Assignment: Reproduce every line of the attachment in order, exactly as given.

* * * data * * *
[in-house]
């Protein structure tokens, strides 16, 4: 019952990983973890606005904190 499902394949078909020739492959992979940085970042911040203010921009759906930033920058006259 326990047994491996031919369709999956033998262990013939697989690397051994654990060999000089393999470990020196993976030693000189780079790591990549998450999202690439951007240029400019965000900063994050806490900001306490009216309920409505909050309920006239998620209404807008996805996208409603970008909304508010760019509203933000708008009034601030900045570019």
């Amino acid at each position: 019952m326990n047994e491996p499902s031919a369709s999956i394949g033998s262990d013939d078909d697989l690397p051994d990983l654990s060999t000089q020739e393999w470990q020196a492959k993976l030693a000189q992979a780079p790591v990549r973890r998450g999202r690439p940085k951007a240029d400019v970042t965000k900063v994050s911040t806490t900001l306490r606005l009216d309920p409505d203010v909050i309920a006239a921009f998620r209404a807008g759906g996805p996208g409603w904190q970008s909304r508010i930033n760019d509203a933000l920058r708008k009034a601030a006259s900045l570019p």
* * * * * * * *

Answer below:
[in-house]
């Protein structure tokens, strides 16, 4: 019952990983973890606005904190 499902394949078909020739492959992979940085970042911040203010921009759906930033920058006259 326990047994491996031919369709999956033998262990013939697989690397051994654990060999000089393999470990020196993976030693000189780079790591990549998450999202690439951007240029400019965000900063994050806490900001306490009216309920409505909050309920006239998620209404807008996805996208409603970008909304508010760019509203933000708008009034601030900045570019």
């Amino acid at each position: 019952m326990n047994e491996p499902s031919a369709s999956i394949g033998s262990d013939d078909d697989l690397p051994d990983l654990s060999t000089q020739e393999w470990q020196a492959k993976l030693a000189q992979a780079p790591v990549r973890r998450g999202r690439p940085k951007a240029d400019v970042t965000k900063v994050s911040t806490t900001l306490r606005l009216d309920p409505d203010v909050i309920a006239a921009f998620r209404a807008g759906g996805p996208g409603w904190q970008s909304r508010i930033n760019d509203a933000l920058r708008k009034a601030a006259s900045l570019p």